Q&A of the Day – Are polls being used to attempt to suppress Trump voters?

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Q&A of the Day – Are polls being used to attempt to suppress Trump voters?

Each day I’ll feature a listener question that’s been submitted by one of these methods.

Email: brianmudd@iheartmedia.com

Twitter: @brianmuddradio

Facebook: Brian Mudd https://www.facebook.com/brian.mudd1

Today’s entry: I’m starting to believe polls really are being used to attempt to suppress voters. No one in their right mind would think Joe Biden is up by double-digits nationally let alone in states Trump won! My question is how easy is to conduct these polls and get them reported? How much money are media companies putting into these bogus polls?

Bottom Line: Pollsters. For four years they’ve been the most loathed element of the political reporting process for most Trump supporters. And for generally earned reasons based on 2016’s election outcome, however as I’ve pointed out – the national polls were more or less correct. Context is always key. Yes, most pollsters' oversampled support for Hillary Clinton but not to the extent most think. The RealClearPolitics average of national polls showed Hillary Clinton winning by 3.3%. She won the popular vote by 2.1% - thus the average national pollster was only off by around 1.2%. The bigger issues came with the state polling. Here are the states where the average polling incorrectly showed Clinton winning in 2016:

  • Michigan
  • Pennsylvania
  • Wisconsin

They should be ground zero for where errors in polling may take place again. The average pollster missed those states by 4.5%. And guess what, the polling averages once again show Biden with leads in all three. Recent history would seem to suggest that if pollsters are set to blow it again – those three states would be good places to start. But does it really rise to the level of conspiracy? One of the oversimplifications is that the media entity sponsored polls, a la ABC/Washington Post are actually conducted by them. They’re not, they’re the ones who pay to commission the polls. They hire accredited firms to do so. There are numerous accredited firms. Some which poll nationally, many more which operate regionally or locally. As a result, the cost of accredited polls has a huge variance in cost. Here’s an estimate of the cost of a poll:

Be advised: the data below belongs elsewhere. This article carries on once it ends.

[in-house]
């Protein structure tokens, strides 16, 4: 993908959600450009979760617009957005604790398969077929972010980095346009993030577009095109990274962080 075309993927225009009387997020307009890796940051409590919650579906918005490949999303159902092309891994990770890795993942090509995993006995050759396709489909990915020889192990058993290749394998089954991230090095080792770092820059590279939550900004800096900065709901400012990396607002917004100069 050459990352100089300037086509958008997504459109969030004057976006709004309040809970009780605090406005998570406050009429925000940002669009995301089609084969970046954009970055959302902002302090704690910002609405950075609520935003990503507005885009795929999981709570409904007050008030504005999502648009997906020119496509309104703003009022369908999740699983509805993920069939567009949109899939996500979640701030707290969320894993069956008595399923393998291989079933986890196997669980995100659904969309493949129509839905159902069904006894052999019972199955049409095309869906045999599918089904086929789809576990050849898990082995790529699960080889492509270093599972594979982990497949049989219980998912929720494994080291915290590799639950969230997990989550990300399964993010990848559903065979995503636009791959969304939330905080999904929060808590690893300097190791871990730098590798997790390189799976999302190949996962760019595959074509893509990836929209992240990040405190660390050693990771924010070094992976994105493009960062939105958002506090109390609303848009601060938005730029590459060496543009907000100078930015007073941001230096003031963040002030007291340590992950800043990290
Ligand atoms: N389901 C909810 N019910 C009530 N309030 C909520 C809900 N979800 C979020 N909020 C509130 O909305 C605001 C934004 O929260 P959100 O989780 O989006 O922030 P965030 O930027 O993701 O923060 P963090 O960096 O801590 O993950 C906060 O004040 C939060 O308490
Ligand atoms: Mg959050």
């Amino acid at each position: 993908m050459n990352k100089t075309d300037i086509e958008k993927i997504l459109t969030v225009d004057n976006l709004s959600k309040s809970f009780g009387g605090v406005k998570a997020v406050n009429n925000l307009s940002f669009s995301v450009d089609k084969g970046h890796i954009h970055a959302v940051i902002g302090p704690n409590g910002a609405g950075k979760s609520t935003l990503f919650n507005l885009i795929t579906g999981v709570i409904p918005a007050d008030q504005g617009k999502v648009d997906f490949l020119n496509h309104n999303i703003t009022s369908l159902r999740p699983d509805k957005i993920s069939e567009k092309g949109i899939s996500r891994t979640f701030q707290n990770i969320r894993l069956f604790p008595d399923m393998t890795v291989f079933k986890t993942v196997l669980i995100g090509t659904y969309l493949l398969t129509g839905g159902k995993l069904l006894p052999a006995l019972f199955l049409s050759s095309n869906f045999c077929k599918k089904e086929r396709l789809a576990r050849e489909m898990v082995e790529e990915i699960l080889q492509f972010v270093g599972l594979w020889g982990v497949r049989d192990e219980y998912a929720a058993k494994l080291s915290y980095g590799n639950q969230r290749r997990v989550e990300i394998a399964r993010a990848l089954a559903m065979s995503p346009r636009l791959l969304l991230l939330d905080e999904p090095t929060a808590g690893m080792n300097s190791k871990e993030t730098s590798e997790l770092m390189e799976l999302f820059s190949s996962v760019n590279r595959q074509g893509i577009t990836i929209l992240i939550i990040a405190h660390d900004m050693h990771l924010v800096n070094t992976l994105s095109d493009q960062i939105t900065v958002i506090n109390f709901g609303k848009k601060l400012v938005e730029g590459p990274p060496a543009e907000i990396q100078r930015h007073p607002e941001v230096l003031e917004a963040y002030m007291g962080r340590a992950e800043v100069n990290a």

• Local political polls: $2,500
  • Statewide polls: $10,000
  • National polls: $40,000

The cheapest possible accredited poll costs $600. That would be a single question local poll. It’s also possible to spend over $100,000 on a national poll, using callout as opposed to automated services. In the grand scheme of the money thrown around during election cycles, the barrier to entry for media outlets is low. That’s led to the proliferation of polling over the years. Now, having addressed part of your question – back to the theory of voter suppression through polls...